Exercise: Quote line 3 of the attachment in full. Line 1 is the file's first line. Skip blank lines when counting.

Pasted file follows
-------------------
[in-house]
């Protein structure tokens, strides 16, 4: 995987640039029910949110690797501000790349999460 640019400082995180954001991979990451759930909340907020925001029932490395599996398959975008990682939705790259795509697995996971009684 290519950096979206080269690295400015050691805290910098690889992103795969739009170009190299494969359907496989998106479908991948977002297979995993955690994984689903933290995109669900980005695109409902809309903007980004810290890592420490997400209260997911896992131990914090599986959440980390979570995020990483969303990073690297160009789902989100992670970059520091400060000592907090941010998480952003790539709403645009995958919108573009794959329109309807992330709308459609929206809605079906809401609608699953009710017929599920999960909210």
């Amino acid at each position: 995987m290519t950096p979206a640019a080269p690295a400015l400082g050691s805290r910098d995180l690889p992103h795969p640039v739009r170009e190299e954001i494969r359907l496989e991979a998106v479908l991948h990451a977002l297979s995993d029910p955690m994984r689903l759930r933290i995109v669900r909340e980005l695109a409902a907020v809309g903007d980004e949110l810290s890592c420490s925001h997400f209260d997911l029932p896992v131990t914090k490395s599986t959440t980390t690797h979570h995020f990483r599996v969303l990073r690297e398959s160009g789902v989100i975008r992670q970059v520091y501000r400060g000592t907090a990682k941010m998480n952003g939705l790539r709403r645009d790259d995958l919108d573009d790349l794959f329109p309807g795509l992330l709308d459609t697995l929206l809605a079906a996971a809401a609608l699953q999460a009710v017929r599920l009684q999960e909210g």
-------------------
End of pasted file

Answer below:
């Amino acid at each position: 995987m290519t950096p979206a640019a080269p690295a400015l400082g050691s805290r910098d995180l690889p992103h795969p640039v739009r170009e190299e954001i494969r359907l496989e991979a998106v479908l991948h990451a977002l297979s995993d029910p955690m994984r689903l759930r933290i995109v669900r909340e980005l695109a409902a907020v809309g903007d980004e949110l810290s890592c420490s925001h997400f209260d997911l029932p896992v131990t914090k490395s599986t959440t980390t690797h979570h995020f990483r599996v969303l990073r690297e398959s160009g789902v989100i975008r992670q970059v520091y501000r400060g000592t907090a990682k941010m998480n952003g939705l790539r709403r645009d790259d995958l919108d573009d790349l794959f329109p309807g795509l992330l709308d459609t697995l929206l809605a079906a996971a809401a609608l699953q999460a009710v017929r599920l009684q999960e909210g």